"Every gardener knows that under the cloak of winter lies a miracle... a seed waiting to sprout, a bulb opening to the light, a bud straining to unfurl. And the anticipation nurtures our dream."
– Barbara Winkler
It's been a rainy week with low temperatures, typical for December. The first frost of this winter happened last night. I'm glad I decided to pull up the tomato plants and move small flowerpots to more sheltered areas. I still need to plant the new bulbs I bought, and to clean up mud and leaves. But frequently it's not only chilly, but storming and/or dark outside during the hours I'm at the house. A good time for indoor projects, anyway.
This week I'm putting together potpourri sachets. I decided on a blend of orange and spicy essential oils to add to the natural fragrance of my collected flower petals and herb leaves. I have a few little taffeta-net bags, and am sewing more taffeta fabric into fun shapes: so far I've made a cat face and a star.
I finished reading the book on dried flowers. It has some ideas to try that are relevant for potpourri, including burying fresh flower heads in sand or silica gel to dry them out. Perhaps the blooms would retain more of their shape and color (currently I've been air-drying small flower heads and loose petals in shallow bowls).
Clicking on the small images below will bring up a larger version.
Last of the tomatoes.
New cat statue.
Another of my camellia bushes has started blooming. I love looking out the living room window and seeing a bright spot of vivid magenta against the array of greens.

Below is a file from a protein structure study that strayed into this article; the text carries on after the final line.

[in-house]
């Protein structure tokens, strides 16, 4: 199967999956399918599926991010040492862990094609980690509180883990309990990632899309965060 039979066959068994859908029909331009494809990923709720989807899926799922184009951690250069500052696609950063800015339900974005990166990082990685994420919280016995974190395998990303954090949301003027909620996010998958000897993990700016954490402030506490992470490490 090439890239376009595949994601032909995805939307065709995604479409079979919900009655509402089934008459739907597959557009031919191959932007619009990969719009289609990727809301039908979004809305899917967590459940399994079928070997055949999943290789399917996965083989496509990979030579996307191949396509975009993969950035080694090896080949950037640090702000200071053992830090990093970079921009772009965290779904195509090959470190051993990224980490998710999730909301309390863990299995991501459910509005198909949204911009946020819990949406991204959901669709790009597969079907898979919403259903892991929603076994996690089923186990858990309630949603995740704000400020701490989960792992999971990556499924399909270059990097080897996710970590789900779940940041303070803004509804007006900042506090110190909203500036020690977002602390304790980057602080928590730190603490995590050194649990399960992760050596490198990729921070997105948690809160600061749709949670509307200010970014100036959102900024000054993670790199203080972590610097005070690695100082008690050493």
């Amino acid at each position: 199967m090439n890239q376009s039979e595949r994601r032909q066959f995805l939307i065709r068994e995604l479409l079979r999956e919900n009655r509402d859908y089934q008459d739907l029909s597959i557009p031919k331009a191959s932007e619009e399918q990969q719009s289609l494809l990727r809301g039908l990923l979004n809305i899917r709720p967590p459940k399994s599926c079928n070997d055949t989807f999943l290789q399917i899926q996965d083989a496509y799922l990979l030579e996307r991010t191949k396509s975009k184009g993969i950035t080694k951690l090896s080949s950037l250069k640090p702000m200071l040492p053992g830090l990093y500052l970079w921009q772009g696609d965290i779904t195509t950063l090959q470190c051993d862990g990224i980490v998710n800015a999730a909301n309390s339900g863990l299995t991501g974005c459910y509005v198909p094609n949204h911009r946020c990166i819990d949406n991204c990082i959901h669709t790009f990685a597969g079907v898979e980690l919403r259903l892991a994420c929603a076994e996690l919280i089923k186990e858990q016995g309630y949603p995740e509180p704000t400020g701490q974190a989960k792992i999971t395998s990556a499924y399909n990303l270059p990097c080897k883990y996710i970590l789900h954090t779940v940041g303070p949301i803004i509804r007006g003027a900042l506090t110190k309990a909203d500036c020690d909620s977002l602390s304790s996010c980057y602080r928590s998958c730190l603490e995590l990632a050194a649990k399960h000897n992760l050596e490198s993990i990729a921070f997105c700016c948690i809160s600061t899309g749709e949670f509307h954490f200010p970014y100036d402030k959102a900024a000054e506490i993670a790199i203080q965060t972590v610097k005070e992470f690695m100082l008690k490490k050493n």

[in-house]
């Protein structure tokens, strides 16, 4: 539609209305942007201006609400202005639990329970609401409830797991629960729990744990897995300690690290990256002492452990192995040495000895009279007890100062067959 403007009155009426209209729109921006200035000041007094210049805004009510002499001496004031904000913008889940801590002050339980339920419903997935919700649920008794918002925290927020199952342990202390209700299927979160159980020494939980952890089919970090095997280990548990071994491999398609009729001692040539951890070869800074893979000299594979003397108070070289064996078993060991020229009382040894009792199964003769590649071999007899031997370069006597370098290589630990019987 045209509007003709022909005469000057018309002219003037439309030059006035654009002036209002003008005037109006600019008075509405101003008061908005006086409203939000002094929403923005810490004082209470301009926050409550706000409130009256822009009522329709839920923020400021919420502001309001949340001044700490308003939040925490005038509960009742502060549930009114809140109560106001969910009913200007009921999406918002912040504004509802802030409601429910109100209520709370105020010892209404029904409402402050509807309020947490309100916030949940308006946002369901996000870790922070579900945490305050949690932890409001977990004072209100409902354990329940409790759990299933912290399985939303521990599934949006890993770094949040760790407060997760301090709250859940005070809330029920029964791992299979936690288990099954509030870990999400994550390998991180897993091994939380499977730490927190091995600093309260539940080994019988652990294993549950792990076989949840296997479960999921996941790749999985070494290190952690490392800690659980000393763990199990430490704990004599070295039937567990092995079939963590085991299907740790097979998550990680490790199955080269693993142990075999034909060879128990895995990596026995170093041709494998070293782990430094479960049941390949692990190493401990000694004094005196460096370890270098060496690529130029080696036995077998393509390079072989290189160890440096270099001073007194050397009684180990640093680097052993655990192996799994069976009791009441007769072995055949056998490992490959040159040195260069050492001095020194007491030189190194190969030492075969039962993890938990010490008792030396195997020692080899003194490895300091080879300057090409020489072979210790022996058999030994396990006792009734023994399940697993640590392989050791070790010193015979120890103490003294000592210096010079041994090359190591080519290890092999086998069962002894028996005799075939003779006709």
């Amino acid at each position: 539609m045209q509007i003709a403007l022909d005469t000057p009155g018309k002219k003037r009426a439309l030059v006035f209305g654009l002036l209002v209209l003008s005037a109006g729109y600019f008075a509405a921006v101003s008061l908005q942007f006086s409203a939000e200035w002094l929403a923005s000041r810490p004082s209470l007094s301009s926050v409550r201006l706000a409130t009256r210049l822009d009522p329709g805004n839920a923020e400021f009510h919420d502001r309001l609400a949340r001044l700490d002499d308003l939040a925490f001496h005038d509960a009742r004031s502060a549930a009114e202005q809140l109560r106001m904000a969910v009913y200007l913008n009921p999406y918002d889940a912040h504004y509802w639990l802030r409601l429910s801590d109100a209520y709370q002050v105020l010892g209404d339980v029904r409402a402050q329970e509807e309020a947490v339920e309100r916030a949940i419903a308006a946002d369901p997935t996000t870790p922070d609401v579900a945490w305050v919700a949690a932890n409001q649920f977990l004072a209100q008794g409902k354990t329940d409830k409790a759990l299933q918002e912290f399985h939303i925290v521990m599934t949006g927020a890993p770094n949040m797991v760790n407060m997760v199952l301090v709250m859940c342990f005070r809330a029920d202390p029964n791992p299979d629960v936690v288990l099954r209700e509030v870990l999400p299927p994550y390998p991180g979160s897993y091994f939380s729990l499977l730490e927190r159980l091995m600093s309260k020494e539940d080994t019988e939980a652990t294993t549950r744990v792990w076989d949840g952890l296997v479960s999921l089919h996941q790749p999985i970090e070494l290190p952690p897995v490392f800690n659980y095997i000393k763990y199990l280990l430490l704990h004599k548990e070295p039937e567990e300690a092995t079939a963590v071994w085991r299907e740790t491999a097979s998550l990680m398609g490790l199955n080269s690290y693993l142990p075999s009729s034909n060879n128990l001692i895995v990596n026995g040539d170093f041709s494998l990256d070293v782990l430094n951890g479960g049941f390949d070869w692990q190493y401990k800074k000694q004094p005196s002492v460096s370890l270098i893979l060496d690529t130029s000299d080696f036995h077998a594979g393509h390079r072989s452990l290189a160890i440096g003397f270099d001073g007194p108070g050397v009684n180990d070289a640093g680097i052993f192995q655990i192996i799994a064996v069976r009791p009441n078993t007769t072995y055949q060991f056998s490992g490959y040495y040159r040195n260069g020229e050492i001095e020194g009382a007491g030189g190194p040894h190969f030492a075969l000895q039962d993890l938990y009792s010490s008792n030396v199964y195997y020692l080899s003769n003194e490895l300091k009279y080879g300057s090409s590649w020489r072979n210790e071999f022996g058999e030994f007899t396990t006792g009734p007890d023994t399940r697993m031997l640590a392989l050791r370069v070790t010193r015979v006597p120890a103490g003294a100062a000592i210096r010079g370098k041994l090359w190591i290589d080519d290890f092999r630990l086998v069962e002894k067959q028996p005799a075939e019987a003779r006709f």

Steve re-fills the bird feeder near the window quite frequently these days. Our winter visitors are plentiful: chickadees, titmice, sparrows, juncos, and towhees. They're often bouncing and fluttering along our fence and the row of small trees and bushes. We also set up a squirrel feeder next to one of the camellias this weekend, filled with larger seeds. Merry Christmas, woodland creatures!
I often visit two stores in the Orchard Supply Hardware and Garden chain: the Watsonville and Capitola locations. The Watsonville store is now closing. I've stopped in 3 times now, hoping that their statuary, wooden planters, and winter-hardy plants would have price markdowns significant enough to be a wise purchase. They finally offered my favorite cat statue at a bargain that was too good to pass up.
I'll miss having this place to shop. But I think it's time to give the San Lorenzo garden store more business, and to go farther afield, exploring nurseries I've not been to in years, and to find others I've never visited before.